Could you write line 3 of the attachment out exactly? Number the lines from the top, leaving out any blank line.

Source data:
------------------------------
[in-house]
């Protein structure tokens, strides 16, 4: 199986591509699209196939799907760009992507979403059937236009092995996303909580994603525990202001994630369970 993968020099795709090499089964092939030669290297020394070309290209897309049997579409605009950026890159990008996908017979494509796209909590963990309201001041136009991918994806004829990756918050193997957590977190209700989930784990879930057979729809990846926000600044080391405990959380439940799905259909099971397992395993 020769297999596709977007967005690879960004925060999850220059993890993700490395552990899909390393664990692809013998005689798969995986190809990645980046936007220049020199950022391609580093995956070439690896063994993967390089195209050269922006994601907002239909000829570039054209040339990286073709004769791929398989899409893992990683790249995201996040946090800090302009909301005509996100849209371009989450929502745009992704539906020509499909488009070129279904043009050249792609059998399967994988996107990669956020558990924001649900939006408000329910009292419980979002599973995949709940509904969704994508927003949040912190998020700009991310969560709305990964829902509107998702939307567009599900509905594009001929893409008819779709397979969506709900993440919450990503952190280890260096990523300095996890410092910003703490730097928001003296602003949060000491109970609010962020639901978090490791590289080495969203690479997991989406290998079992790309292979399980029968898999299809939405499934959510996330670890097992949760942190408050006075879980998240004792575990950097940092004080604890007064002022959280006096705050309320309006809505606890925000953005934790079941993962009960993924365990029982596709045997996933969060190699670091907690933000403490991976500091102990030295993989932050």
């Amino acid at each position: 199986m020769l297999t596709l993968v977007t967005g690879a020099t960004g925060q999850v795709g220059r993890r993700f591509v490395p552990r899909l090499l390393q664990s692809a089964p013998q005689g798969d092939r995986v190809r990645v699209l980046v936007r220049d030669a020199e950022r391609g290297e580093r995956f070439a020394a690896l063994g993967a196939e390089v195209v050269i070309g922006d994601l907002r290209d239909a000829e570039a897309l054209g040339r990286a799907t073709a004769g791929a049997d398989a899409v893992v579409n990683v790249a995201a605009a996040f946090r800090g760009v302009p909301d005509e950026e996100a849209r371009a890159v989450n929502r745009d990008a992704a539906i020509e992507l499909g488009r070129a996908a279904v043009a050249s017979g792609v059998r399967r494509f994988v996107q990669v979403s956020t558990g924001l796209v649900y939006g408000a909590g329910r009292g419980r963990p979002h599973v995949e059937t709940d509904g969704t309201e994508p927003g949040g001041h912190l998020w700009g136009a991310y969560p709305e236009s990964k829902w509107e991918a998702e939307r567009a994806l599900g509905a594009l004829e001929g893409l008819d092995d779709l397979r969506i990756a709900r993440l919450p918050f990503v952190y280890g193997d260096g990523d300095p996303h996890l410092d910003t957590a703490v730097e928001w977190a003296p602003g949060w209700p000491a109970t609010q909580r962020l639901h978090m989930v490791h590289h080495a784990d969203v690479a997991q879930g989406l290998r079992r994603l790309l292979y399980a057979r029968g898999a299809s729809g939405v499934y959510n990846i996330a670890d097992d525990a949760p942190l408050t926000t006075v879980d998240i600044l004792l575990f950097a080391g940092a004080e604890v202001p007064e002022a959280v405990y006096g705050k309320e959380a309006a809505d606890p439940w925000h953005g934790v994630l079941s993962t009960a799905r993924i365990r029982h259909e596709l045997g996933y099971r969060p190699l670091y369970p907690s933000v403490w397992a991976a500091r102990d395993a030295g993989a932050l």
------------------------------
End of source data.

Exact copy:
């Amino acid at each position: 199986m020769l297999t596709l993968v977007t967005g690879a020099t960004g925060q999850v795709g220059r993890r993700f591509v490395p552990r899909l090499l390393q664990s692809a089964p013998q005689g798969d092939r995986v190809r990645v699209l980046v936007r220049d030669a020199e950022r391609g290297e580093r995956f070439a020394a690896l063994g993967a196939e390089v195209v050269i070309g922006d994601l907002r290209d239909a000829e570039a897309l054209g040339r990286a799907t073709a004769g791929a049997d398989a899409v893992v579409n990683v790249a995201a605009a996040f946090r800090g760009v302009p909301d005509e950026e996100a849209r371009a890159v989450n929502r745009d990008a992704a539906i020509e992507l499909g488009r070129a996908a279904v043009a050249s017979g792609v059998r399967r494509f994988v996107q990669v979403s956020t558990g924001l796209v649900y939006g408000a909590g329910r009292g419980r963990p979002h599973v995949e059937t709940d509904g969704t309201e994508p927003g949040g001041h912190l998020w700009g136009a991310y969560p709305e236009s990964k829902w509107e991918a998702e939307r567009a994806l599900g509905a594009l004829e001929g893409l008819d092995d779709l397979r969506i990756a709900r993440l919450p918050f990503v952190y280890g193997d260096g990523d300095p996303h996890l410092d910003t957590a703490v730097e928001w977190a003296p602003g949060w209700p000491a109970t609010q909580r962020l639901h978090m989930v490791h590289h080495a784990d969203v690479a997991q879930g989406l290998r079992r994603l790309l292979y399980a057979r029968g898999a299809s729809g939405v499934y959510n990846i996330a670890d097992d525990a949760p942190l408050t926000t006075v879980d998240i600044l004792l575990f950097a080391g940092a004080e604890v202001p007064e002022a959280v405990y006096g705050k309320e959380a309006a809505d606890p439940w925000h953005g934790v994630l079941s993962t009960a799905r993924i365990r029982h259909e596709l045997g996933y099971r969060p190699l670091y369970p907690s933000v403490w397992a991976a500091r102990d395993a030295g993989a932050l």